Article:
And maybe sooner than we think. When someone—Na’Vi? Alliance?—take home whatever gargantuan prize awaits them, we’ll all know who the real winners are: Valve, and Dota’s esports fans.

Image via Valve

Jan 20 2017 - 5:28 pm

Combo Breaker announcement may imply the end of auto-qualifiers for Capcom Pro Tour

Capcom may be trying to simplify its 2017 Pro Tour.
Steve Jurek
Dot Esports
Image via Capcom

A big change is coming to the 2017 Capcom Pro Tour, but yesterday's announcement may have hinted at an even larger change—a possible end to players winning automatic qualification into the Capcom Cup through Premier events.

The Street Fighter V tournament at Combo Breaker is being upgraded to a Premier event for the 2017 Pro Tour, Capcom announced via Twitter. The event, which will take place in the Chicago area over Memorial Day weekend, served as a Ranking event in 2015 and 2016. Its spiritual predecessor, the Ultimate Fighting Game Tournament, filled the same role in 2014.

Premier events award more Capcom Pro Tour points to top performers compared to Ranking events. A yet-to-be-announced number of the season's top points earners will earn a spot in the Capcom Cup, the season's championship event. Premier events also offer a Capcom-provided pot bonus. The figure has not yet been confirmed by Capcom, but it is believed to be $15,000.

In previous years, a player who won a Premier event received an automatic berth in that season's Capcom Cup. Thursday's announcement, however, may have implied that this is no longer the case.

An update on Combo Breaker's website stated that placing well at the event "will earn you valuable ranking points that put you well on your way to qualifying for the Capcom Cup!"

Notably, the statement makes no mention of an automatic berth into the Capcom Cup, something that every Premier event winner has been awarded since the Pro Tour's founding in 2014.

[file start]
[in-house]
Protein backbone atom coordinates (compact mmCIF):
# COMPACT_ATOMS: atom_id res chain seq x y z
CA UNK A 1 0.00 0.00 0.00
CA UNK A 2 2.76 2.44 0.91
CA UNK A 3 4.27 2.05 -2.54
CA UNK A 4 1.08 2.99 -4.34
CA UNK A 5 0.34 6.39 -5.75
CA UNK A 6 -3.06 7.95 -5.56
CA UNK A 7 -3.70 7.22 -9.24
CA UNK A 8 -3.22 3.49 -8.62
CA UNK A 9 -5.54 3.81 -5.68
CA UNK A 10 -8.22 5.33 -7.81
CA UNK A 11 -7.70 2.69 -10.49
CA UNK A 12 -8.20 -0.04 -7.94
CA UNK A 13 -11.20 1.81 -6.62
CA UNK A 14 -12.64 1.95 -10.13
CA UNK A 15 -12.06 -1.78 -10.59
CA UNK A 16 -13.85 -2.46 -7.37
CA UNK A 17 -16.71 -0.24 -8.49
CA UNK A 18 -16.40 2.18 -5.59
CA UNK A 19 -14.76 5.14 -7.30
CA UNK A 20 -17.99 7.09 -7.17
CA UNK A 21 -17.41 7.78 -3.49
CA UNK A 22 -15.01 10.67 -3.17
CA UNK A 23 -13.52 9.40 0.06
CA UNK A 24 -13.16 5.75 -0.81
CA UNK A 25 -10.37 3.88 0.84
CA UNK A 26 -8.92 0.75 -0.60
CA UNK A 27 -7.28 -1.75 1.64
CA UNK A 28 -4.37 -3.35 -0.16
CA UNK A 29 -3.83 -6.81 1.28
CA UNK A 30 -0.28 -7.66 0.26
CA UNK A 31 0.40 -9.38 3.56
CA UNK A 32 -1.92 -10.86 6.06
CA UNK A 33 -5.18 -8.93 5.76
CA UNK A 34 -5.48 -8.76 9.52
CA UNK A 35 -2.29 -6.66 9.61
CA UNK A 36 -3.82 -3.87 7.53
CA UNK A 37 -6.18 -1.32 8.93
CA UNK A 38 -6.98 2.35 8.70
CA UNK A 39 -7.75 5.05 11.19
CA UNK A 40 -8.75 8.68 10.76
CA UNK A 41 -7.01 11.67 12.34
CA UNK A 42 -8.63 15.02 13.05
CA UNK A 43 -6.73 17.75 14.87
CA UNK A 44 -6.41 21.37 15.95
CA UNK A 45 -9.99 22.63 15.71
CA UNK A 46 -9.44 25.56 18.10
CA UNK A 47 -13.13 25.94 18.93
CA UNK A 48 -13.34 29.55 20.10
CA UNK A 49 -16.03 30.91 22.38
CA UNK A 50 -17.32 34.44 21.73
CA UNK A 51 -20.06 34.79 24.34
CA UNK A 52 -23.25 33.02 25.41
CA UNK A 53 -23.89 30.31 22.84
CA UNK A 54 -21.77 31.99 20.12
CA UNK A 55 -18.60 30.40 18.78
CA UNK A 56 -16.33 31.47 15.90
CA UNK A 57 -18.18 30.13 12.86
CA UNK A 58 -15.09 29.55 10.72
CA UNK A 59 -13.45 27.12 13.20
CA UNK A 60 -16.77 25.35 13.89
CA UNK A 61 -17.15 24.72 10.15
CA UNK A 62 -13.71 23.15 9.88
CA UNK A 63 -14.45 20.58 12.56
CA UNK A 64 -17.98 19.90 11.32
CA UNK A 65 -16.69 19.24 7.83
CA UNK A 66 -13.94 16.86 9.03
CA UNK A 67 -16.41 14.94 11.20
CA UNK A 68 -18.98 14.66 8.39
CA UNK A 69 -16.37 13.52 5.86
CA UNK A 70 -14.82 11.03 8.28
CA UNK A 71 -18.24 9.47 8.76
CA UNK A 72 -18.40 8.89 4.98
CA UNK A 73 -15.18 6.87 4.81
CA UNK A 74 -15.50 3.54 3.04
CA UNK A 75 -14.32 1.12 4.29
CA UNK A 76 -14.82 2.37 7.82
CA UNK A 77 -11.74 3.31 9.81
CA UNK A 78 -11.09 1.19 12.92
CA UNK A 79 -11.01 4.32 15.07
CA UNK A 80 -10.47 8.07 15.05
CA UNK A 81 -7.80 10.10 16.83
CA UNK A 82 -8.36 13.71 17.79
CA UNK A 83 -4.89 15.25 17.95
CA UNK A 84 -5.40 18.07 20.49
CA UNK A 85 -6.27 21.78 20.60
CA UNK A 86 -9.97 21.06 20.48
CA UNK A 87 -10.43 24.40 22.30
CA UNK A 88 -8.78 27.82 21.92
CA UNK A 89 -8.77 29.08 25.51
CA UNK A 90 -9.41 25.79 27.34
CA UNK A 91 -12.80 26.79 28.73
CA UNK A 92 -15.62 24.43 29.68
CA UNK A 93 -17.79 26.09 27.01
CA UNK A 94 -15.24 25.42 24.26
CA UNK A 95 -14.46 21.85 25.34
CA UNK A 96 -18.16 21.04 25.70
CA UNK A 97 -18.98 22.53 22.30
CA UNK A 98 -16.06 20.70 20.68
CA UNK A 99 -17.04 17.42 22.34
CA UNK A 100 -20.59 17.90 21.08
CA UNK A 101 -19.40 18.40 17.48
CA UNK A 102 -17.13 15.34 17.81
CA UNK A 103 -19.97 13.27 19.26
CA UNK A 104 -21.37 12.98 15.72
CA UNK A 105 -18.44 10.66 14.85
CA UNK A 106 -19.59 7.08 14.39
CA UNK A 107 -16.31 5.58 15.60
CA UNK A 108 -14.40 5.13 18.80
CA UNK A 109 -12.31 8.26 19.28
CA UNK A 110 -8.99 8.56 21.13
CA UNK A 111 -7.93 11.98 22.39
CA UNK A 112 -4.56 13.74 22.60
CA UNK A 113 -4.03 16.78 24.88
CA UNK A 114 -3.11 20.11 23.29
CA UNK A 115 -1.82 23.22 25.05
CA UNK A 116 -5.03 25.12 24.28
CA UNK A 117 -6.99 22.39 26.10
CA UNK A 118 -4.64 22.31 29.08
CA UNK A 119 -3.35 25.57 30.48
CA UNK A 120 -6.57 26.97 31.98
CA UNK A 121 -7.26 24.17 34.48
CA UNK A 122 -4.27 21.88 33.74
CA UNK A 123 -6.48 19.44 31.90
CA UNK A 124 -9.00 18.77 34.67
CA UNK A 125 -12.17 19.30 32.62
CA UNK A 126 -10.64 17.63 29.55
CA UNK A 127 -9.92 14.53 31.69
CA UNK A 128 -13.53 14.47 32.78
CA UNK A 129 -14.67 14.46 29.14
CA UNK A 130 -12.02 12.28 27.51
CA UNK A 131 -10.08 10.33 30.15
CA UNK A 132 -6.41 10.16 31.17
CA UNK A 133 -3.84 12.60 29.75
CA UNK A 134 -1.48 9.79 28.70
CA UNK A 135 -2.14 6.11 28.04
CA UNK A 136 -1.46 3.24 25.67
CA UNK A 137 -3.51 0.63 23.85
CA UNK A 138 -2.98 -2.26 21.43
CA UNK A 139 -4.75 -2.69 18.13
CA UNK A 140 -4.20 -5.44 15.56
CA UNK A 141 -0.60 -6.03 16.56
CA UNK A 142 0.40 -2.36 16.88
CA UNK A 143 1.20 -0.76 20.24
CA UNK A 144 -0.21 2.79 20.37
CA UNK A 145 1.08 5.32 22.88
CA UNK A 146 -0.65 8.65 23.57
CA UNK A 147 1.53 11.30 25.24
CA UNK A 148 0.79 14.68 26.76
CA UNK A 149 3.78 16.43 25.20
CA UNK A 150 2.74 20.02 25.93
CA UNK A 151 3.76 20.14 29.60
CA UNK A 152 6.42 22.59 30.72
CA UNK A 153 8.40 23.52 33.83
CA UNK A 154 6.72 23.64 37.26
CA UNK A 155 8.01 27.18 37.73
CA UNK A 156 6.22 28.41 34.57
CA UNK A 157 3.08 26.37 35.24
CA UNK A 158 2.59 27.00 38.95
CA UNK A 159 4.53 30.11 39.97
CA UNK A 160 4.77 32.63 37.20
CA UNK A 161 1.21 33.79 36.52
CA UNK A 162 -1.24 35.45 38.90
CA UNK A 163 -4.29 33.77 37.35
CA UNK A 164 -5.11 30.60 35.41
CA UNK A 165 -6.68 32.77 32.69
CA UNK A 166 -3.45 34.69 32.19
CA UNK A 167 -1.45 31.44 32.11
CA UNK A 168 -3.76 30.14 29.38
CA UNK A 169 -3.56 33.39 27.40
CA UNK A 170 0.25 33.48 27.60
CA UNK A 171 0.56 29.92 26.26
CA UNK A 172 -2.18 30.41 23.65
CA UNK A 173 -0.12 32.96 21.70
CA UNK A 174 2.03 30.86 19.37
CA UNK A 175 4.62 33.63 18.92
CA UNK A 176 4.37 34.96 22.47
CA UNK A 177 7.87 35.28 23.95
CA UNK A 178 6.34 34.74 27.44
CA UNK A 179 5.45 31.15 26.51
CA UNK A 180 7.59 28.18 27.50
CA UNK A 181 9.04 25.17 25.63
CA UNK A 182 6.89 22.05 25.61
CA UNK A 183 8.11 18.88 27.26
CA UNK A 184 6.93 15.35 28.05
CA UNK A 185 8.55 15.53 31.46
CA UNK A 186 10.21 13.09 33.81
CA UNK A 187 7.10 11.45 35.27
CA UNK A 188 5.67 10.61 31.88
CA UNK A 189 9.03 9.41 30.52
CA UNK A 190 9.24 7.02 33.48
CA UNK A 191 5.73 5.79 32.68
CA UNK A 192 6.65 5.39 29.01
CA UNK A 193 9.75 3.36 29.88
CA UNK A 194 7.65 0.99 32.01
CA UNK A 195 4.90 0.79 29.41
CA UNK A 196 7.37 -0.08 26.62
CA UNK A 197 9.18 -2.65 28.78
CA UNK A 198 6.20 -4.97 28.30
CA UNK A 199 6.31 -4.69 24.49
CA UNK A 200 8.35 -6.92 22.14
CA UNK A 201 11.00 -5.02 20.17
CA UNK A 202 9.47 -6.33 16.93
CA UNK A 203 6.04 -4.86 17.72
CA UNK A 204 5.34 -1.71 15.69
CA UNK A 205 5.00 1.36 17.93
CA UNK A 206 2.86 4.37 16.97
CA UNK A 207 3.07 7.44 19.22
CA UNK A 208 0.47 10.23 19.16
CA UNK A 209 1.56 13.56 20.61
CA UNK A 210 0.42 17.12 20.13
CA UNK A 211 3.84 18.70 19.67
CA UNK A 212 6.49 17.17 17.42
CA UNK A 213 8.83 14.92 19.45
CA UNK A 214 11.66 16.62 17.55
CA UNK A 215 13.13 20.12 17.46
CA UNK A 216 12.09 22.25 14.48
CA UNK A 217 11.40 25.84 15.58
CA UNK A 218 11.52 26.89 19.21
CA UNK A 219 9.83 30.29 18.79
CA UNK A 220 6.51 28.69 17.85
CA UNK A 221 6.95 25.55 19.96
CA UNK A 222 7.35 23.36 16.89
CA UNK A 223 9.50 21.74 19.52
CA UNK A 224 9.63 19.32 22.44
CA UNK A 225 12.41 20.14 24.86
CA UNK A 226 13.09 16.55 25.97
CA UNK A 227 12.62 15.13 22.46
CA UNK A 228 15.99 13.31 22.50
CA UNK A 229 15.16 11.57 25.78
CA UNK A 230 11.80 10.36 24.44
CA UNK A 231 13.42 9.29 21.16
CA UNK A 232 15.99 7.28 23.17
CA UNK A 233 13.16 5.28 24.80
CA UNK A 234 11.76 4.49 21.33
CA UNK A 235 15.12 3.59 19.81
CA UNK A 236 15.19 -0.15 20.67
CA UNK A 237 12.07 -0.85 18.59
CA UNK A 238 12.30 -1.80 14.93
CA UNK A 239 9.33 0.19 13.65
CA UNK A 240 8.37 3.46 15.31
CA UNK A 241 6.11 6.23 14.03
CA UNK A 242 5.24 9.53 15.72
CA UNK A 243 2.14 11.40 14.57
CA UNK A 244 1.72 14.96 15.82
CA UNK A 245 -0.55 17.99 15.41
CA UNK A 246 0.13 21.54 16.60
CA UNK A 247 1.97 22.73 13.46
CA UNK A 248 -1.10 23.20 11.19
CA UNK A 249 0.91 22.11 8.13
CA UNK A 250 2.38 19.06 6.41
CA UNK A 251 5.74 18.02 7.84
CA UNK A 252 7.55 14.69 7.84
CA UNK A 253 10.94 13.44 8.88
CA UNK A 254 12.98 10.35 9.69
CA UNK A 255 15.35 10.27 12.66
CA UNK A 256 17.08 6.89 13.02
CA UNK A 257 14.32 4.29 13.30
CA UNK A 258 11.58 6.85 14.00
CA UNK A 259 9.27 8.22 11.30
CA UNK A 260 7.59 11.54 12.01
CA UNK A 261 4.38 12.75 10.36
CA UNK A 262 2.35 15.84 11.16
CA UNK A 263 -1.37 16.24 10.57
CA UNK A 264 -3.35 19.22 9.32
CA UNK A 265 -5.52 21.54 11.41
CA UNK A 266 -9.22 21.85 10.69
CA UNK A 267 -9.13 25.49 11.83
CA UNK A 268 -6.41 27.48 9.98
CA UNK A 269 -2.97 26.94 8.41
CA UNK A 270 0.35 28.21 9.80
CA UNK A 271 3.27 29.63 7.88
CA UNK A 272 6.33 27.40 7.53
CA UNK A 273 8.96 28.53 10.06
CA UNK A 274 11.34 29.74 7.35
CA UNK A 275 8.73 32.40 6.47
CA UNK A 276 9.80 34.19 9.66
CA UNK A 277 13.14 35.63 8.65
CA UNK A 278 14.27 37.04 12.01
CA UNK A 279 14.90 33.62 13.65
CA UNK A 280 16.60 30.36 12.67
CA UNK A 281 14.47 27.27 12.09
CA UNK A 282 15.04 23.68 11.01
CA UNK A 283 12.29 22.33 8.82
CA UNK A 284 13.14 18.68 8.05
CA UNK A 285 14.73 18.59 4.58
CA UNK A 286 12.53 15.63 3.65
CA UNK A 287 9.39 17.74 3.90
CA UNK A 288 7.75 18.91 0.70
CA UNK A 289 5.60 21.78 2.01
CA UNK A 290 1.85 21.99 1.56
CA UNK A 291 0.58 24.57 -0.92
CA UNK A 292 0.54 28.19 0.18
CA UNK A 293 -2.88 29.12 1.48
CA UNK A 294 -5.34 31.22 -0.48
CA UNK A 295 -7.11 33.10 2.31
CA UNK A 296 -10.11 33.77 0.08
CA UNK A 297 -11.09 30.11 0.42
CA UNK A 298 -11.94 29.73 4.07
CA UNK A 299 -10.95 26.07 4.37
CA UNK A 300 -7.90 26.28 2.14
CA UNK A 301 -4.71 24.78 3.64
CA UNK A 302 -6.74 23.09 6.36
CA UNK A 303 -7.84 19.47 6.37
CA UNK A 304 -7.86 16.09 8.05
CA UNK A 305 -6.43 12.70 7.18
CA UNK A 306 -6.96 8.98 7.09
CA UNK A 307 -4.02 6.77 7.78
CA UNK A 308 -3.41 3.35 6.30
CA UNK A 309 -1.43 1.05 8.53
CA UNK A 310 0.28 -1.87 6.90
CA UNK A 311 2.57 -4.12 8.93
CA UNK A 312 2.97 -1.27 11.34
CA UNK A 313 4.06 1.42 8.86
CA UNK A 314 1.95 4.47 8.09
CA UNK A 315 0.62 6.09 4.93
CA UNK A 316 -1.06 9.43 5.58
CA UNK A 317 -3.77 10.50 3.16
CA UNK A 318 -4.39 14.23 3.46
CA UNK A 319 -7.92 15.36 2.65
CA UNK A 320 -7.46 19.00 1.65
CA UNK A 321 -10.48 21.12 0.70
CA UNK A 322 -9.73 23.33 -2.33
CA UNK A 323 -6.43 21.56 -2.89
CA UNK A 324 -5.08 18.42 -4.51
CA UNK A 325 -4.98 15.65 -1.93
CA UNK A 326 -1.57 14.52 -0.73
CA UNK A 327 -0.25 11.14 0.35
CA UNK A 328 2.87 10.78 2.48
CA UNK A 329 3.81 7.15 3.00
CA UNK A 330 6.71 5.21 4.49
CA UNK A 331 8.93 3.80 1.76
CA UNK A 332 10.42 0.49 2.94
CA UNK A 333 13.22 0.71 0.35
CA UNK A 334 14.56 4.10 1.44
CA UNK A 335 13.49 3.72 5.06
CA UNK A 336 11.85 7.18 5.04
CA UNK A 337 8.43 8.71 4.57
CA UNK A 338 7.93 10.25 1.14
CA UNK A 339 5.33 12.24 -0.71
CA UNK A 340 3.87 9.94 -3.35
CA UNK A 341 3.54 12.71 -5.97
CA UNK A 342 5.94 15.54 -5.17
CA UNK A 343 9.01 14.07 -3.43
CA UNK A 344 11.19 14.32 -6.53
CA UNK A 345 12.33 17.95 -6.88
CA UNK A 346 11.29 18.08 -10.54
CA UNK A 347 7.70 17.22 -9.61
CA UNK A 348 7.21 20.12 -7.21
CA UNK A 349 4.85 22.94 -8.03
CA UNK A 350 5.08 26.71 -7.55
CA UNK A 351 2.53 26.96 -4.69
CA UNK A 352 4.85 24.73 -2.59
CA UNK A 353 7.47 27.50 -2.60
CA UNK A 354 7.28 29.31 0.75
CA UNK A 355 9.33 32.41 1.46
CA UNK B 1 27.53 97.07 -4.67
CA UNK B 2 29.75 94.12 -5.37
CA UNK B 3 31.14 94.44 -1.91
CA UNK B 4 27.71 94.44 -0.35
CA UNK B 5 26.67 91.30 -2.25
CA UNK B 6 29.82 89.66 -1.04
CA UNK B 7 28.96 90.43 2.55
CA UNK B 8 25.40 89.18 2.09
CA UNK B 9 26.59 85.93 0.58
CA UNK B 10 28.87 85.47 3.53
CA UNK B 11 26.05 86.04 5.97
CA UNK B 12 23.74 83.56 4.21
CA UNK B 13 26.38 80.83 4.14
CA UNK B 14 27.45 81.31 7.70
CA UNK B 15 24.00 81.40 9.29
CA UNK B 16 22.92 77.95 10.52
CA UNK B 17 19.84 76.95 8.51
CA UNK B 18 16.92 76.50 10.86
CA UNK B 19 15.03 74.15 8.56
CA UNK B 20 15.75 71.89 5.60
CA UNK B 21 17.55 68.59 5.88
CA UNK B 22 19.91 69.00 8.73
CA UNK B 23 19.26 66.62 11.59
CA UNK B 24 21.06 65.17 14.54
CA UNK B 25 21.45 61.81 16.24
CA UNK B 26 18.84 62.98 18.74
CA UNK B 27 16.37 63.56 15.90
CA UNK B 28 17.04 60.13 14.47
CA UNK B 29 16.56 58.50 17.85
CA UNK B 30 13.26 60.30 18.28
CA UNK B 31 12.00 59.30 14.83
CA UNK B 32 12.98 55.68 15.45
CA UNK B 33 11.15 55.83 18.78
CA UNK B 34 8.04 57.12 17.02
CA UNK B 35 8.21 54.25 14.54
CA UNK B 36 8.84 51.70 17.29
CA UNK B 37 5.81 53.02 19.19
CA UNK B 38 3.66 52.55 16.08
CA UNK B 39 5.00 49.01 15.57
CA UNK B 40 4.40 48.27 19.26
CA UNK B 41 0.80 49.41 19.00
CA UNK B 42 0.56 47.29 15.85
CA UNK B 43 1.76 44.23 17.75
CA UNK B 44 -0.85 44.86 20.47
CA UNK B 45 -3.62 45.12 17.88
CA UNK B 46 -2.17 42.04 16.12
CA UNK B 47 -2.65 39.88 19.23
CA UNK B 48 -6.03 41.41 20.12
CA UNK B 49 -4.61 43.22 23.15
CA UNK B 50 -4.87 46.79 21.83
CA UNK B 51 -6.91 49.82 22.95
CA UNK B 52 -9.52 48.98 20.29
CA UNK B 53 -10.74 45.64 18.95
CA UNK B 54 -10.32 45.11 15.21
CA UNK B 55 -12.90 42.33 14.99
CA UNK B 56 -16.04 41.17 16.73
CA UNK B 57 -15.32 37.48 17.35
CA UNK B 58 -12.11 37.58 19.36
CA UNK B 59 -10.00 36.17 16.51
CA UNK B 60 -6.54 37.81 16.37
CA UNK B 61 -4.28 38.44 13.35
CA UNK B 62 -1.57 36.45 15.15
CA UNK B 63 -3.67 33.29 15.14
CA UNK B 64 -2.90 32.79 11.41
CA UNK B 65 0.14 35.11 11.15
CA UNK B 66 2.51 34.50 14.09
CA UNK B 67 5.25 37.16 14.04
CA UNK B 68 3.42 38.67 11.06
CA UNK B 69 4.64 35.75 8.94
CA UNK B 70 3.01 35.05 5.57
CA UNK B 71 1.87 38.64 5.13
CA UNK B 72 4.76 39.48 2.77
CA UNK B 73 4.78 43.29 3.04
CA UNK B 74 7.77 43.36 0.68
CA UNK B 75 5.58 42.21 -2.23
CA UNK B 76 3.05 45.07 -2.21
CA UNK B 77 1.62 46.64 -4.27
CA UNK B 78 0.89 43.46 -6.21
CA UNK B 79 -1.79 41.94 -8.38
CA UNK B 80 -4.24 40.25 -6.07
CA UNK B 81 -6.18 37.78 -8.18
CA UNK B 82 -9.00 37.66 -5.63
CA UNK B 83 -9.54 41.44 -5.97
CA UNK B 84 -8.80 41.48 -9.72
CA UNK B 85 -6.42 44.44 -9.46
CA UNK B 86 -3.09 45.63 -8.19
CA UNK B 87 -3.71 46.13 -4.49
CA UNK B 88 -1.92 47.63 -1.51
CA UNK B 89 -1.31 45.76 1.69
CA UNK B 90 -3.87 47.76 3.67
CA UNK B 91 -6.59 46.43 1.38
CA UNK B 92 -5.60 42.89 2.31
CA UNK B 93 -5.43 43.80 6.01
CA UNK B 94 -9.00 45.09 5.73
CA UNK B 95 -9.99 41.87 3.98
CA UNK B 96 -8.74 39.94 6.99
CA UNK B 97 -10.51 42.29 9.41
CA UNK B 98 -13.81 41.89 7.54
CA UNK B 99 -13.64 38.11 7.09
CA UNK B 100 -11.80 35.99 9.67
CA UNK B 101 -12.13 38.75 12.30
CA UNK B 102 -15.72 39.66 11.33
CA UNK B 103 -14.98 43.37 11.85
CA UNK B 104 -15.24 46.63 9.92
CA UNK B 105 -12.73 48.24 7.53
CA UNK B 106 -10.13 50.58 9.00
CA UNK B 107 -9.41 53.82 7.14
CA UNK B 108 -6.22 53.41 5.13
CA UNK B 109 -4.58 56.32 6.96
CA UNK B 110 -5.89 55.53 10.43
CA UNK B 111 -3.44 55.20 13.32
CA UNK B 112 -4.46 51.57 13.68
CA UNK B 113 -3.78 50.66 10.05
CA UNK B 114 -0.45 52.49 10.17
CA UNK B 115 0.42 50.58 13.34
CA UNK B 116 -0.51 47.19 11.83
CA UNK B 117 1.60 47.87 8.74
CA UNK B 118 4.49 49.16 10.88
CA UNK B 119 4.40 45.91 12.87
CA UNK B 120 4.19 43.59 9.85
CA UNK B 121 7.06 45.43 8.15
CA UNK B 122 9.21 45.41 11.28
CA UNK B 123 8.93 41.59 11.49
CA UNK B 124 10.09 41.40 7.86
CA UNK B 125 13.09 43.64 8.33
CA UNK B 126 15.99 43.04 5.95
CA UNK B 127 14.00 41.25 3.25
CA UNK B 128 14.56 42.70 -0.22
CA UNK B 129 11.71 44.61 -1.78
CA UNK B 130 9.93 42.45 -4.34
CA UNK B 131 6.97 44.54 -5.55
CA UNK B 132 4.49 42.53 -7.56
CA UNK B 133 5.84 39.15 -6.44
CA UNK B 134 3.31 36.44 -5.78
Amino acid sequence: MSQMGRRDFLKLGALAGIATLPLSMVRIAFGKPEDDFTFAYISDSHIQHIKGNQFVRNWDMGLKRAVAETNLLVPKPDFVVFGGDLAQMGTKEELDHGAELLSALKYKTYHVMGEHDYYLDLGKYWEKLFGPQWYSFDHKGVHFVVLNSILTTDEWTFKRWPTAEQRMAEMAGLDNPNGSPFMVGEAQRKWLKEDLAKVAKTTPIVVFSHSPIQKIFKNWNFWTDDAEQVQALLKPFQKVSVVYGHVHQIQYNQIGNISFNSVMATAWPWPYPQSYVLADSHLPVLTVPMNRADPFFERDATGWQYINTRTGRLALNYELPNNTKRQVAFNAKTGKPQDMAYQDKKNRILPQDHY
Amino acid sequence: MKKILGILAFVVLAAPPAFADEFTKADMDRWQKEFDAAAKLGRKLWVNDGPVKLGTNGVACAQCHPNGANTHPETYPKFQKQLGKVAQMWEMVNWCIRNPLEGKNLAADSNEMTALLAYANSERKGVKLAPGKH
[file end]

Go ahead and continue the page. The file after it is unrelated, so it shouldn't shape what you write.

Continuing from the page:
The statement does not necessarily confirm that auto-qualification into the Capcom Cup has been eliminated. It does, however, fall in line with statements made by Capcom esports director Neidel Crisan. In conversations with both Yahoo! Esports and EventHubs late last year, Crisan mentioned the possibility of eliminating auto-qualification berths in order to simplify the qualifying process.

A player had three ways to qualify for the Capcom Cup in 2016; winning a Premier event, placing high in the global Pro Tour points standings, or placing high in each region's Pro Tour points standings. The system confused fans, commentators, and players alike.

We may not know how qualification for the Capcom Cup will work in 2017, but we do know that the tour itself will look a bit different than it has in previous years.

Combo Breaker will presumably fill a gap left by Stunfest, a French gaming convention that that served as a Premier event on the Pro Tour in each of the last two years. Organizers of that event announced a "pause" for the convention late last year with plans to return in 2018.

The tour will also be without Cannes Winter Clash, the other French event that was part of the 2016 tour. Organizers of that event, which will take place during the last weekend in February, announced the change last week in a Reddit post. The event had served as the Pro Tour's season opener in both 2015 and 2016.